Where the mechanical layer defines the physical boundaries of your board, the keep out layer specifies constraints on the working area of your design. For example, you may want all components drawn back 1/2 inch from the perimeter of your board, the keep out layer will constrain your design in this manner. This is not a layer that is provided to the fabricator, but rather works with your design software to provide feedback to the designer as they develop their design to indicate whether or not they are in violation of the predetermined boundaries.
Keep outs aren’t restricted to the permitter of your board either, they can be used to identify segments on the interior that need to stay clear for mechanical or other reasons. In the image above the keep out restricts our working area from the outer edges of the PCB and near the two mounting holes on the left side of the board.
Routing layers are used for component interconnects. These are the layers that designers spend the majority of their time perfecting. Routing layers can be located on both outer (referred to as top and bottom layers) and internal layers on your PCB. These layers must be provided to your fabricator to create your board. The image shown above is the top PCB layer so in addition to the component interconnect routing, you also see the pads for the actual components.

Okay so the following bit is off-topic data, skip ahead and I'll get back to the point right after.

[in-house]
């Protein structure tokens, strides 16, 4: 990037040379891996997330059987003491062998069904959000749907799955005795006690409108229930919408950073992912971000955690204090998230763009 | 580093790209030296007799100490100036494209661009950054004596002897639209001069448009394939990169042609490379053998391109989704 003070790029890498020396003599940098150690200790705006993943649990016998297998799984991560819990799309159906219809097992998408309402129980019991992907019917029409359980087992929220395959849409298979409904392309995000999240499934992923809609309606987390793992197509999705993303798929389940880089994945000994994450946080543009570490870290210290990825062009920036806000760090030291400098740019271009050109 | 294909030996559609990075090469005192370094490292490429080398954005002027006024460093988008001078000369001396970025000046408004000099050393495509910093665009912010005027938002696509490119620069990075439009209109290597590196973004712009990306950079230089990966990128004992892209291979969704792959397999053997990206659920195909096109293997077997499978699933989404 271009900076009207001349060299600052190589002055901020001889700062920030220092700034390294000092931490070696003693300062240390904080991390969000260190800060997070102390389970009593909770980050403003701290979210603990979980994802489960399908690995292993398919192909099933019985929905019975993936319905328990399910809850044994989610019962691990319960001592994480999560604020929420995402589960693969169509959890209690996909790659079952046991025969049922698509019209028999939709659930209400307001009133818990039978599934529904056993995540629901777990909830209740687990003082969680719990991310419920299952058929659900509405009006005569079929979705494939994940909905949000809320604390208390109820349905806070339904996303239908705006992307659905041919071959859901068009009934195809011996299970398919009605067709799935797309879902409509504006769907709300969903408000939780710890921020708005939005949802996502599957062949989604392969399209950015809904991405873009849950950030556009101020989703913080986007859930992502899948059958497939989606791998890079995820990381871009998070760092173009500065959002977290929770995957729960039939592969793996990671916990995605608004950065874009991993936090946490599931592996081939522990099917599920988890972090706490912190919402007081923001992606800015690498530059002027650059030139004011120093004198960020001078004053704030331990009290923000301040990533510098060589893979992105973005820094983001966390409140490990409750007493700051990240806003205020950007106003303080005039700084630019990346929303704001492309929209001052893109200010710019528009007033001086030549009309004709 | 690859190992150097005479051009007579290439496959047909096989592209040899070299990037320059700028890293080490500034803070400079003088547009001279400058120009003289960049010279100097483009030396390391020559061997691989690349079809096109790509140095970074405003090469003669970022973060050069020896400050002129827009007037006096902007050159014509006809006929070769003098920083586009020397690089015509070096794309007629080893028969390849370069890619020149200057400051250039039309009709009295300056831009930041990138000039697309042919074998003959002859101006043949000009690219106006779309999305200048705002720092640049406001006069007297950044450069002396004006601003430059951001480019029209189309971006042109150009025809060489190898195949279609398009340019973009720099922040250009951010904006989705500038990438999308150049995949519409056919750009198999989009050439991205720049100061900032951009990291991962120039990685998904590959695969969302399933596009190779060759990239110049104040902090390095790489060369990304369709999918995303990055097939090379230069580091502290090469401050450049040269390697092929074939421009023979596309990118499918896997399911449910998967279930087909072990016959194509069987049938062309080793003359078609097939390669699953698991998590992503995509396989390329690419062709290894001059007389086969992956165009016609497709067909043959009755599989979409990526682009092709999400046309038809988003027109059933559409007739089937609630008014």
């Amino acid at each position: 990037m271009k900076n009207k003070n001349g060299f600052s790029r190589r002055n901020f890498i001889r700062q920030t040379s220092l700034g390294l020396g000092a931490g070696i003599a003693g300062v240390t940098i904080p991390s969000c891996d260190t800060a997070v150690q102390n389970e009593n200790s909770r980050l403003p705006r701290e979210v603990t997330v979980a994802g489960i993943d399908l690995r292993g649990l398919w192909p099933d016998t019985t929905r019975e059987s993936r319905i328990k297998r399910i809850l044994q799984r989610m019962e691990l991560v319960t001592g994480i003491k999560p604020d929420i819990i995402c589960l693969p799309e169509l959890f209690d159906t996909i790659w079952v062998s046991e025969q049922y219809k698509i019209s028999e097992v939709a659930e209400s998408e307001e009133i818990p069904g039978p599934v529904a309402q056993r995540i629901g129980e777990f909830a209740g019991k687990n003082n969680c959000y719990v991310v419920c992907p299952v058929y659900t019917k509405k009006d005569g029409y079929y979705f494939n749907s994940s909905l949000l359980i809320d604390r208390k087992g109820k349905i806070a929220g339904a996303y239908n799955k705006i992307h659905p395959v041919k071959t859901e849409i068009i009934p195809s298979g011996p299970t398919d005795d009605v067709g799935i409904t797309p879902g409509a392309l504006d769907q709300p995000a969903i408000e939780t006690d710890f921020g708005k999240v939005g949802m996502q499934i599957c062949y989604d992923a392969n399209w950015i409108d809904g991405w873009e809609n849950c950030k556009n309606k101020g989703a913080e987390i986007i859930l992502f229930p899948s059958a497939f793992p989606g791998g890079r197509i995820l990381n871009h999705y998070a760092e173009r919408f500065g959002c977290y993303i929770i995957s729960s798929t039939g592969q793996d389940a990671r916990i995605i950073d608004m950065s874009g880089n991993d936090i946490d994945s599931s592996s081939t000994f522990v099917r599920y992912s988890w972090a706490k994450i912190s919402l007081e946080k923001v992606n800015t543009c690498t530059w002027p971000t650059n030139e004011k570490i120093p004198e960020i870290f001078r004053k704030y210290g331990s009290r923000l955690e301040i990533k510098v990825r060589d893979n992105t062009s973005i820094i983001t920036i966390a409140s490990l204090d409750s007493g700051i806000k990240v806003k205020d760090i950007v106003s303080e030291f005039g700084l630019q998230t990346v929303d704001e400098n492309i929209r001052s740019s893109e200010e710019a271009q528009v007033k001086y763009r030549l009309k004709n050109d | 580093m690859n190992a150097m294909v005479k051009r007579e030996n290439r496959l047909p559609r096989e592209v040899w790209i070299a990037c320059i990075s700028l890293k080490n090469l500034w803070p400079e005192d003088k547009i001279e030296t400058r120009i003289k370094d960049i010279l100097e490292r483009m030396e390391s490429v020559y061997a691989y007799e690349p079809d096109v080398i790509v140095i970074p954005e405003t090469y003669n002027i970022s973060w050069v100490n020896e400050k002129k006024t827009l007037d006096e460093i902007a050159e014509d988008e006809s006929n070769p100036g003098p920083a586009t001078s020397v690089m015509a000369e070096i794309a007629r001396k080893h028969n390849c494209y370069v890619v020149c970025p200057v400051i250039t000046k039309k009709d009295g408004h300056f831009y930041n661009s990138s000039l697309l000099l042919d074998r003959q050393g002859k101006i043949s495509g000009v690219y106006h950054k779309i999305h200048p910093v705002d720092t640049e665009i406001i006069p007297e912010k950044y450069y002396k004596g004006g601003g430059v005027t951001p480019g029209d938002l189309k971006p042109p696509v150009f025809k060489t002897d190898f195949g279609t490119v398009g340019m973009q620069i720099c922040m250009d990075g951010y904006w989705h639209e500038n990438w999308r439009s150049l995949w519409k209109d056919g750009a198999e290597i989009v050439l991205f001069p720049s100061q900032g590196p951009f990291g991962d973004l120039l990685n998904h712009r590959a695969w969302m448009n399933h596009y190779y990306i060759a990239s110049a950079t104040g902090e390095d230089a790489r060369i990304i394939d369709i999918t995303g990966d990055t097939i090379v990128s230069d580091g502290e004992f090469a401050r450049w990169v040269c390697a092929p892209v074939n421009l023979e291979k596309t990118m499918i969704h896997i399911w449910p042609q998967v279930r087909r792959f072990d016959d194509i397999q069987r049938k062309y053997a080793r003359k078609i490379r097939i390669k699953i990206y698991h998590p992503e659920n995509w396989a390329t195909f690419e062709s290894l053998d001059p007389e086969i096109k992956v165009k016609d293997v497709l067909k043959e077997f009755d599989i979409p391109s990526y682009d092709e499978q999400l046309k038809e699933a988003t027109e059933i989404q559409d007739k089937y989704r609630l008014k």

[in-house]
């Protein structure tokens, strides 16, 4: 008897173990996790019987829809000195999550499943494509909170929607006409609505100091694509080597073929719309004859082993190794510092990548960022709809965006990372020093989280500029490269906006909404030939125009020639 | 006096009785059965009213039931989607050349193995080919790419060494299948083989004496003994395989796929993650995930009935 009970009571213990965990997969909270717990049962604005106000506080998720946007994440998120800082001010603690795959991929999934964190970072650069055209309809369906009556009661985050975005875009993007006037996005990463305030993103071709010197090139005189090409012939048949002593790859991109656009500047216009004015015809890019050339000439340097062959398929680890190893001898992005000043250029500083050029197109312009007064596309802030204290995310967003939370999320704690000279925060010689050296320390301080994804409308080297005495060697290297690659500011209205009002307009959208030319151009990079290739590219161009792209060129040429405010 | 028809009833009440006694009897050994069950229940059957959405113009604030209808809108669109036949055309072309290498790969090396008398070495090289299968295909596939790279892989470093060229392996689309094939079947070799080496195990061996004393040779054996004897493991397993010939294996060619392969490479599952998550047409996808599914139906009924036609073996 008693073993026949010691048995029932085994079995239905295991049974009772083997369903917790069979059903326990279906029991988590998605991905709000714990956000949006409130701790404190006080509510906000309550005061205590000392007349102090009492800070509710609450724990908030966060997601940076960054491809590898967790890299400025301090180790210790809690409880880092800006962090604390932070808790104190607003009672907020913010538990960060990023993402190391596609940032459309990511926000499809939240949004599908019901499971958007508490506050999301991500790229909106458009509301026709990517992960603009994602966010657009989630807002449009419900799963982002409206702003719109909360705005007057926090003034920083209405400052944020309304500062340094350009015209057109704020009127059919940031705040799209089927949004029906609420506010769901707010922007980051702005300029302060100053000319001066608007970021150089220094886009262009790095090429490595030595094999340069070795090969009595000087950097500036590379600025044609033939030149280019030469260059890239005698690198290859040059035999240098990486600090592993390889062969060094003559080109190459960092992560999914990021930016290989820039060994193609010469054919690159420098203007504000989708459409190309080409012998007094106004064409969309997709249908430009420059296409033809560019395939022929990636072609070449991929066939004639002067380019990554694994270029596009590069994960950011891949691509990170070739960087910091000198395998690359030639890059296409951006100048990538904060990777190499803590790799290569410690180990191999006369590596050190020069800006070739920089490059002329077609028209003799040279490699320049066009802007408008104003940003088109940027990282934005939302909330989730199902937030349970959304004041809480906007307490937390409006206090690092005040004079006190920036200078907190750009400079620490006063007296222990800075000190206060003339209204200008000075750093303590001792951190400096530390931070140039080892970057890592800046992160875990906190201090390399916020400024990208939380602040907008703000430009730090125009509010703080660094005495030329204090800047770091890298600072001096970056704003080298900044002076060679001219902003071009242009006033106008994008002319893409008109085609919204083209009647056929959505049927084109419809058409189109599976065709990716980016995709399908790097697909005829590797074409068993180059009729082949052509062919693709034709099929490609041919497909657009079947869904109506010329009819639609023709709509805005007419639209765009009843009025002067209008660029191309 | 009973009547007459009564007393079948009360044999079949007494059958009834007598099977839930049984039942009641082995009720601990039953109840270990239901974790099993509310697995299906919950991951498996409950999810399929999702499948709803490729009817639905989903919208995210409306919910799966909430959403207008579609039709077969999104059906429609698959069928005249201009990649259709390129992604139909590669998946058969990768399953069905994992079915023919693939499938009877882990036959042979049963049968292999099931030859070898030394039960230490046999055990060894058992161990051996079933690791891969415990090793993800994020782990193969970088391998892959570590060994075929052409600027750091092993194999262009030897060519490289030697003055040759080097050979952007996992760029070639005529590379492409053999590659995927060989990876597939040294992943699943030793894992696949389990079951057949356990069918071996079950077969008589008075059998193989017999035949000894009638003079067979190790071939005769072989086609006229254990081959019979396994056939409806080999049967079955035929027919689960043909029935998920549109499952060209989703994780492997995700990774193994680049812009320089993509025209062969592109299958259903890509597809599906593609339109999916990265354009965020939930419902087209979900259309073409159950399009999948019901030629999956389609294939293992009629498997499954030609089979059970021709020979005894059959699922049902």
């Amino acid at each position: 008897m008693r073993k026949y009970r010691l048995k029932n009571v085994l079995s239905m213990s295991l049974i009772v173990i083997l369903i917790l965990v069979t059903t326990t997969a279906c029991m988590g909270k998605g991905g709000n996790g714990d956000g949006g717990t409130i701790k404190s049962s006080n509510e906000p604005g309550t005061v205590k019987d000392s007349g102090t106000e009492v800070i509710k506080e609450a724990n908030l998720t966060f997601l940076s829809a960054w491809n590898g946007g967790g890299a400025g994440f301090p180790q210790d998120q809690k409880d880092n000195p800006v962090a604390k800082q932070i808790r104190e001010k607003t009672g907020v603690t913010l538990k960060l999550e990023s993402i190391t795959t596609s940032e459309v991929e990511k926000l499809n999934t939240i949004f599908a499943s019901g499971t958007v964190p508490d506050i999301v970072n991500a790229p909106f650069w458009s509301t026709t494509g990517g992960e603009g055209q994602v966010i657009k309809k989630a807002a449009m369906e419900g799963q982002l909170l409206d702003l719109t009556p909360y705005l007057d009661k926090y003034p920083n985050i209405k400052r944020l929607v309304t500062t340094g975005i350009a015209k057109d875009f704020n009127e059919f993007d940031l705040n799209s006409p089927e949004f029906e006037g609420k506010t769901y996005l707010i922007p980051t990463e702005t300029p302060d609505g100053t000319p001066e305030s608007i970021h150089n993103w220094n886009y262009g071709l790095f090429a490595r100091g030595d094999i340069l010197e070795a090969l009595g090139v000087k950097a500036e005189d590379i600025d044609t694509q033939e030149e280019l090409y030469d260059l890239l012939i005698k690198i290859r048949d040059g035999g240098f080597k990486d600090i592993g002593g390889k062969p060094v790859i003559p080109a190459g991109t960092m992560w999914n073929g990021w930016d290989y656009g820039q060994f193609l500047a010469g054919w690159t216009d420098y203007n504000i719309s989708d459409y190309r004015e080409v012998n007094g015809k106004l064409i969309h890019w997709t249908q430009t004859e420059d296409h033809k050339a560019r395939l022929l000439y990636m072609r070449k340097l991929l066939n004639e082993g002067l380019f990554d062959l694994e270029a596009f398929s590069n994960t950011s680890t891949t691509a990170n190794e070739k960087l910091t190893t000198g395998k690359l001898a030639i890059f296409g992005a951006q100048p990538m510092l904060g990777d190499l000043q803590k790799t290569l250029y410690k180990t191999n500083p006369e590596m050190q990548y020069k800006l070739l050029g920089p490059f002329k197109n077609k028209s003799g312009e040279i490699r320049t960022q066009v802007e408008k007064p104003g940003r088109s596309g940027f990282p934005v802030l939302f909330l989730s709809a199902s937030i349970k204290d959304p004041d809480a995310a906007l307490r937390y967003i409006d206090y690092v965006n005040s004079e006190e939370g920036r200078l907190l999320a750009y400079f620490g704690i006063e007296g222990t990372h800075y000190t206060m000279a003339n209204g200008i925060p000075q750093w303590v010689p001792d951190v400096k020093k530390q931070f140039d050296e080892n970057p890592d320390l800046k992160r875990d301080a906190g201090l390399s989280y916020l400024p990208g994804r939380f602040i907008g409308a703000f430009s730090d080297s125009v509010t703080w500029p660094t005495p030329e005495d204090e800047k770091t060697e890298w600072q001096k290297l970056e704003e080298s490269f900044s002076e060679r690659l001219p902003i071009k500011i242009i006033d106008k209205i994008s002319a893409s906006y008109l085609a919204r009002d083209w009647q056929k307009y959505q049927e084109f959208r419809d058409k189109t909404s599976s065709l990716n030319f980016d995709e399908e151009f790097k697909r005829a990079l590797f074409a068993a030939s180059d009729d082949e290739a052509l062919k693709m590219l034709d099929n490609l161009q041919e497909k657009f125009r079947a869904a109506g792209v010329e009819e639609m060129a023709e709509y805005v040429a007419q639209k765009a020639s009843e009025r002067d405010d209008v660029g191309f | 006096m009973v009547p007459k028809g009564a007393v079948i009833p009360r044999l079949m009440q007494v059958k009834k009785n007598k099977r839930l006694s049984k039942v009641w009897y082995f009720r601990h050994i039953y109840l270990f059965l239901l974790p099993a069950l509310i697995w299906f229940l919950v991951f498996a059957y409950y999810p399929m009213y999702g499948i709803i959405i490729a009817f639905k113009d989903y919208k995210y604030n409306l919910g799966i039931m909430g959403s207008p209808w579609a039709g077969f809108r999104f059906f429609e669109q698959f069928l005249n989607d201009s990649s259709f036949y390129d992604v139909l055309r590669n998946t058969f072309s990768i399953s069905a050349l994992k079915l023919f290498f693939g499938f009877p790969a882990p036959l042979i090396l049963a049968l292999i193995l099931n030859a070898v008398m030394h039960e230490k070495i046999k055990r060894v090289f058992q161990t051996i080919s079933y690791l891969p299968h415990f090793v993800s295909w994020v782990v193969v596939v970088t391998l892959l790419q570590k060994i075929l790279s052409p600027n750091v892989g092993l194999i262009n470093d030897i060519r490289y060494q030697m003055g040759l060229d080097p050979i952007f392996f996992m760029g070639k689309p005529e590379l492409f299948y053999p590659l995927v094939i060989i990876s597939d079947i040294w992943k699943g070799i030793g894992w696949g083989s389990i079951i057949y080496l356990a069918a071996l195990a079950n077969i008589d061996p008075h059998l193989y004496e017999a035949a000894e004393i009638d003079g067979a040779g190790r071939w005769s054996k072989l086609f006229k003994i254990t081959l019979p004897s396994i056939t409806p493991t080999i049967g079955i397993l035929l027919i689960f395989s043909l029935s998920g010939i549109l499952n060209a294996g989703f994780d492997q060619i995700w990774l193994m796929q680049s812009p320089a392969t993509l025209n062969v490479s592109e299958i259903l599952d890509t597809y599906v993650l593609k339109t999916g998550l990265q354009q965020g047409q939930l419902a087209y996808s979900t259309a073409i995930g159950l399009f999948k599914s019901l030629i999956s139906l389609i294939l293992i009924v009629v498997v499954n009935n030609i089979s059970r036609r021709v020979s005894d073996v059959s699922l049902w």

Ground Planes & Power Planes
Ground planes and power planes are solid copper layers shorted to a fixed potential. Very simply, ground planes are connected to GND and power planes are connected to one of your onboard voltages. Similar to routing layers, these can be located on the top, bottom or within the internals of your board.
These planes may seem boring, but they are both highly convenient for distributing power and ground across all of your components and may greatly benefit performance under certain conditions. Fabrication files describing all planes within your design must be provided when creating your custom PCB. In the above image the green outline depicts the ground plane – which is to say that it is a solid copper pour over the whole layer.